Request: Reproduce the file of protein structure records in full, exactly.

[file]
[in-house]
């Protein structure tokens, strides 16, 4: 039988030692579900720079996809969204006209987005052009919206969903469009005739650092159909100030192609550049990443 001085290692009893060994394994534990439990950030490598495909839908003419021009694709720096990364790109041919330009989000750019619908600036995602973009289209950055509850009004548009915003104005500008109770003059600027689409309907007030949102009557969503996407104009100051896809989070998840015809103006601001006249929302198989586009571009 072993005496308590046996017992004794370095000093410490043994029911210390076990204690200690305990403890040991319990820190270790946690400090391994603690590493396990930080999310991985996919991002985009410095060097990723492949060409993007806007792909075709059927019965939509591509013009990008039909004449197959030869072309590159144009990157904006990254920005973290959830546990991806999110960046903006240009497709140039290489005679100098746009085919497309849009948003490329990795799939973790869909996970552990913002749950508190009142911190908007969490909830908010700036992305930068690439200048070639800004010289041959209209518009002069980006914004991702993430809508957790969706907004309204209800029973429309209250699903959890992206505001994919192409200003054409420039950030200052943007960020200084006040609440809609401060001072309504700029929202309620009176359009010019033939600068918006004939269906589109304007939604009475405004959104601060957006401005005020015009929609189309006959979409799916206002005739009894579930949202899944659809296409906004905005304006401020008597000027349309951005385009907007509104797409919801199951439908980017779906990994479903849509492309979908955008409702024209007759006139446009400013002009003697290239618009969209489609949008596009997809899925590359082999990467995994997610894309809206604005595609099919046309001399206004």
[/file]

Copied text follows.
[in-house]
């Protein structure tokens, strides 16, 4: 039988030692579900720079996809969204006209987005052009919206969903469009005739650092159909100030192609550049990443 001085290692009893060994394994534990439990950030490598495909839908003419021009694709720096990364790109041919330009989000750019619908600036995602973009289209950055509850009004548009915003104005500008109770003059600027689409309907007030949102009557969503996407104009100051896809989070998840015809103006601001006249929302198989586009571009 072993005496308590046996017992004794370095000093410490043994029911210390076990204690200690305990403890040991319990820190270790946690400090391994603690590493396990930080999310991985996919991002985009410095060097990723492949060409993007806007792909075709059927019965939509591509013009990008039909004449197959030869072309590159144009990157904006990254920005973290959830546990991806999110960046903006240009497709140039290489005679100098746009085919497309849009948003490329990795799939973790869909996970552990913002749950508190009142911190908007969490909830908010700036992305930068690439200048070639800004010289041959209209518009002069980006914004991702993430809508957790969706907004309204209800029973429309209250699903959890992206505001994919192409200003054409420039950030200052943007960020200084006040609440809609401060001072309504700029929202309620009176359009010019033939600068918006004939269906589109304007939604009475405004959104601060957006401005005020015009929609189309006959979409799916206002005739009894579930949202899944659809296409906004905005304006401020008597000027349309951005385009907007509104797409919801199951439908980017779906990994479903849509492309979908955008409702024209007759006139446009400013002009003697290239618009969209489609949008596009997809899925590359082999990467995994997610894309809206604005595609099919046309001399206004």